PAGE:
As the GOP continues to extol the virtues of the tax cut bill, one Republican has explained in no uncertain terms why the rich deserve tax breaks on estate taxes — and why average Americans do not.
Sen. Charles E. Grassley (R-Iowa) told his hometown Des Moines Register the estate tax, aka the “death tax,” is actually an obstacle against responsible saving — which, apparently, only millionaires do.
“I think not having the estate tax recognizes the people that are investing — as opposed to those that are just spending every darn penny they have, whether it’s on booze or women or movies,” the Iowa senator said Saturday.
The estate tax is levied only on wealthy individuals who pass on assets valued above $5.5 million or $11 million for married couples, upon their time of death. The current estate tax rate is 40 percent.
Republicans, many of whom themselves are millionaires, have fought against the provision. They were victorious when the tax bill passed on Saturday. The Senate’s version expands the individual exemption from $5.5 million to $11 million and to $22 million for a couple. The House version of the bill would eliminate the estate tax in its entirety in 2024. That’s one difference in the two bills that will need to be reconciled as the law moves forward.
In Grassley’s state, Iowa, the estate tax is particularly fraught with controversy. Republicans argue the 40 percent tax creates an inhibitive situation for farmers who hope to pass on their farms to heirs.
“Death should not be a taxable event and families should not have to fear the Internal Revenue Service and more taxes making it more difficult and costly to pass on the farm or family business to the next generation,” Rep. David Young, a Des Moines-area congressman, wrote in a newsletter to constituents.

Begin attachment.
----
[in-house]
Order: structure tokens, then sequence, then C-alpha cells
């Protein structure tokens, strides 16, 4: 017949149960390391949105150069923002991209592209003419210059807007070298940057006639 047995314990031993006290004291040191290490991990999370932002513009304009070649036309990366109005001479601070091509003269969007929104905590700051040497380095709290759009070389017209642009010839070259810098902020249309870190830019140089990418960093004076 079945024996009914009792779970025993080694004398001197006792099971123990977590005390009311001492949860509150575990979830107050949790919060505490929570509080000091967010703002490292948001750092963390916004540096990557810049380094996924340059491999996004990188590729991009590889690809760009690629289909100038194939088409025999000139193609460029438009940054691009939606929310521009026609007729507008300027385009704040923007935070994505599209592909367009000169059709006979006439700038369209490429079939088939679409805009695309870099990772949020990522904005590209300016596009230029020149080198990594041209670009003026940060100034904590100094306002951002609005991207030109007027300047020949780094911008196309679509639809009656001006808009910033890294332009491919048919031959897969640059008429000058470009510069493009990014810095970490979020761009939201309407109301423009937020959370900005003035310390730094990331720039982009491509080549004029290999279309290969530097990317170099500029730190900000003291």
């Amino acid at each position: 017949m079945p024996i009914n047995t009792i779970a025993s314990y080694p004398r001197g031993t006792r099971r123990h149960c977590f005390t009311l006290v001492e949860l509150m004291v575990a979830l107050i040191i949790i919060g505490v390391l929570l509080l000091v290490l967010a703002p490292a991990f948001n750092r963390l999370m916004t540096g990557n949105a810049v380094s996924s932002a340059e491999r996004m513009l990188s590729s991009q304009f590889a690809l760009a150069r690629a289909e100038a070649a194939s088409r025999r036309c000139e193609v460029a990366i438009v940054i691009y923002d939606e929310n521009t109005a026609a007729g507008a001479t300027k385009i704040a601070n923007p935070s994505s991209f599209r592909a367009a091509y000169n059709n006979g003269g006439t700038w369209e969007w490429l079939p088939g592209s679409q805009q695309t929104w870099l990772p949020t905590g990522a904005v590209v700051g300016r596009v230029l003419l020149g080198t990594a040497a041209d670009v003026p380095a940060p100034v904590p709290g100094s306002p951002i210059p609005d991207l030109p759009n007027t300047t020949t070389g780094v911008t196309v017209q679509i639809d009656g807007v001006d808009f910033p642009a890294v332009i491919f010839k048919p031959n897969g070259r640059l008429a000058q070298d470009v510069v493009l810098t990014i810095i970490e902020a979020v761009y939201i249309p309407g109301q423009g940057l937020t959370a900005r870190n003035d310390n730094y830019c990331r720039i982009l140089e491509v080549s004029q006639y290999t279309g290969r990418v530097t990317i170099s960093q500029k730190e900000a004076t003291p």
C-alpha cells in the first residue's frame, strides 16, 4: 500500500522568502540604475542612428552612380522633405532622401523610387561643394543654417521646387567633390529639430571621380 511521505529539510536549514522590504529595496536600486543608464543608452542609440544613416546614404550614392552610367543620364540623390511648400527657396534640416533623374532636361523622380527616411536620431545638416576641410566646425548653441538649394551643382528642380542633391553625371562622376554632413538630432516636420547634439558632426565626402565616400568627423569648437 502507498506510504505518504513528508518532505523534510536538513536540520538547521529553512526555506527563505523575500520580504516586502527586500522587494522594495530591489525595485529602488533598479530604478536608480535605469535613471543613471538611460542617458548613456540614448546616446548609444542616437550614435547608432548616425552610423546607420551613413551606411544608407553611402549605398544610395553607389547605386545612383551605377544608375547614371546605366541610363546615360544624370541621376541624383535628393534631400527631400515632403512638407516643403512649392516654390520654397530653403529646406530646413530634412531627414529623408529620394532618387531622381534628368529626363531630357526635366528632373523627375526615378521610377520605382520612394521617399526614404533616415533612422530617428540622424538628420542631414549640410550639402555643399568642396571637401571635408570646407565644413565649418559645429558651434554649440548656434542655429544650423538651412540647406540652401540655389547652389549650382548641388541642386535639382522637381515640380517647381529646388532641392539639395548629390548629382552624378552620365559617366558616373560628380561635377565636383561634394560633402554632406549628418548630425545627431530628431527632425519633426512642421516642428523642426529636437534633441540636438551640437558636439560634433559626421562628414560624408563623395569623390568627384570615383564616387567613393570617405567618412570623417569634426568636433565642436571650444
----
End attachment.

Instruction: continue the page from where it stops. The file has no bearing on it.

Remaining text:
Grassely also sees the tax reform as a way of rewarding people who have accumulated millions, by what he says is “investing.”
However, the Des Moines Register reports that only a few families end up paying the estate tax. Only 32 out of 1.4 million Iowans owed estate tax in 2012 because almost all estates fell under the current exemption cap. Only a tiny fraction of those taxpayers were farmers or small business owners.
Currently only 0.2 percent of Americans pay estate tax and will benefit from the reforms.
Grassley’s comment was hit by a wave of criticism from social media users who thought it was a good idea to educate the senator on what average Americans spend their money on.
You forgot those that are "spending every darn penny" on raising their kids and giving them a decent education.— Patricia Farrell (@drpatfarrell) December 3, 2017
Indeed. The Hunger Games is starting to look like a Best Case Scenario.— Nancy (@planetscape) December 3, 2017
This is the GOP belief system; They believe that anyone who works hard and plays by the rules should be wealthy, and those that do not achieve wealth are lazy, alcoholics and drug addicts.— Maurice Ross (@MauriceMichael) December 3, 2017
He's a pleasant man, isn't he? I spend every penny I make and it sure isn't on women, booze or movies. Fun stuff like electricity, house payment, insurance, etc. etc. What the hell? I guess the rich don't drink, date or go to movies? That must be how they got rich! Wow!— Madlyn Stewart (@MadlynStewart1) December 3, 2017
No the rich get rich by stealing from the poor!— John Harmer (@DeltaRambler) December 3, 2017